Americans trust their government less and less, according to new polling from Gallup.

Overall, “trust in the three branches of the federal government is collectively lower than at any point in the last two decades,” with those who place a fair amount or great deal of trust in Congress down to 28 percent. At 43 percent, trust in the executive branch has dropped to its lowest point since Watergate. Only the court system fares relatively well, with 61 percent saying they trust the judicial branch.

Overall, trust has been dropping for years. Yes, there have been a handful of spikes—around September 11th, the war in Iraq, and the election of Barack Obama. But each of those hopeful moments was followed by a rapid slide. Here’s Gallup’s graph: 

Gallup PollsGallup Polls

What, exactly, trust represents in a survey like this is somewhat hard to pin down. To some extent it’s just a measure of approval or disapproval, which is why you see a clear partisan split on trust in the executive branch, with 83 percent of Democrats saying they trust the executive, compared to 37 percent of independents and 13 percent of Republicans.

But it’s also a measure of expectation. Will this institution and its members deliver on promises made? Will they act in accordance with the values they claim to hold? Will they make good judgments, and will they act in ways that allow for transparency and accountability?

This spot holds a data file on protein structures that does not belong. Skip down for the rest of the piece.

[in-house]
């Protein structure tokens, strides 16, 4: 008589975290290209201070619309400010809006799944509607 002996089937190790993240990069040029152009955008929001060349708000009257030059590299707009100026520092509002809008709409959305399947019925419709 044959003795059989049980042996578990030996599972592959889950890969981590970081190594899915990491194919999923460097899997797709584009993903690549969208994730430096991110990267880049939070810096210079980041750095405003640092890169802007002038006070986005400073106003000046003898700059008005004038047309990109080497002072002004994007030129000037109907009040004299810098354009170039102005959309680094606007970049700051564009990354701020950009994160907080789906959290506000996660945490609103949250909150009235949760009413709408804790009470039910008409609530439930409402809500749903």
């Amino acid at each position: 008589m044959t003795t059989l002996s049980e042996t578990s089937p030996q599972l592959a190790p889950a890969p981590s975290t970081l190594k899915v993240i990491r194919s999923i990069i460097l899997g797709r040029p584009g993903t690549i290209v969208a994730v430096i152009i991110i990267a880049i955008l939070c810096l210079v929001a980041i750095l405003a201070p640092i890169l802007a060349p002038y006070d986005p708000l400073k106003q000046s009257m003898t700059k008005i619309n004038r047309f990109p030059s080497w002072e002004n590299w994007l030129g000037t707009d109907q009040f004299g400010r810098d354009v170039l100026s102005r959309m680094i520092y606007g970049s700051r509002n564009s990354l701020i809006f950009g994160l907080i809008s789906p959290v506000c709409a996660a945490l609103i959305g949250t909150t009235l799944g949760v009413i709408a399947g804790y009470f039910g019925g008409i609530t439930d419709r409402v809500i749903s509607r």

Which is another way of saying it’s a measure of faith. And on the evidence, Americans have lost a lot of faith in their government—the elected branches in particular.

It’s easy to imagine politicians trying to address this by promising to do everything better, to finally make it all work as promised. That’s sort of what Barack Obama promised back in 2008, when his big idea wasn’t any program or policy so much as a promise to change the way Washington works. Another way of putting this is that he was going to restore trust in the government.

But of course, despite initial hopes, that didn’t really work out, and, in the end, that notion, and its failure, probably contributed overall to the decline in trust: Obama promised big, sweeping cultural changes that were never likely to pay off, and then when they didn’t, trust fell even further. No one likes having their hopes dashed, their expectations shattered.

Which suggests an opening for any politician who is both bold and humble enough to try—acknowledging that there are real limits to what government can accomplish, and promising to do fewer things, but to do them well.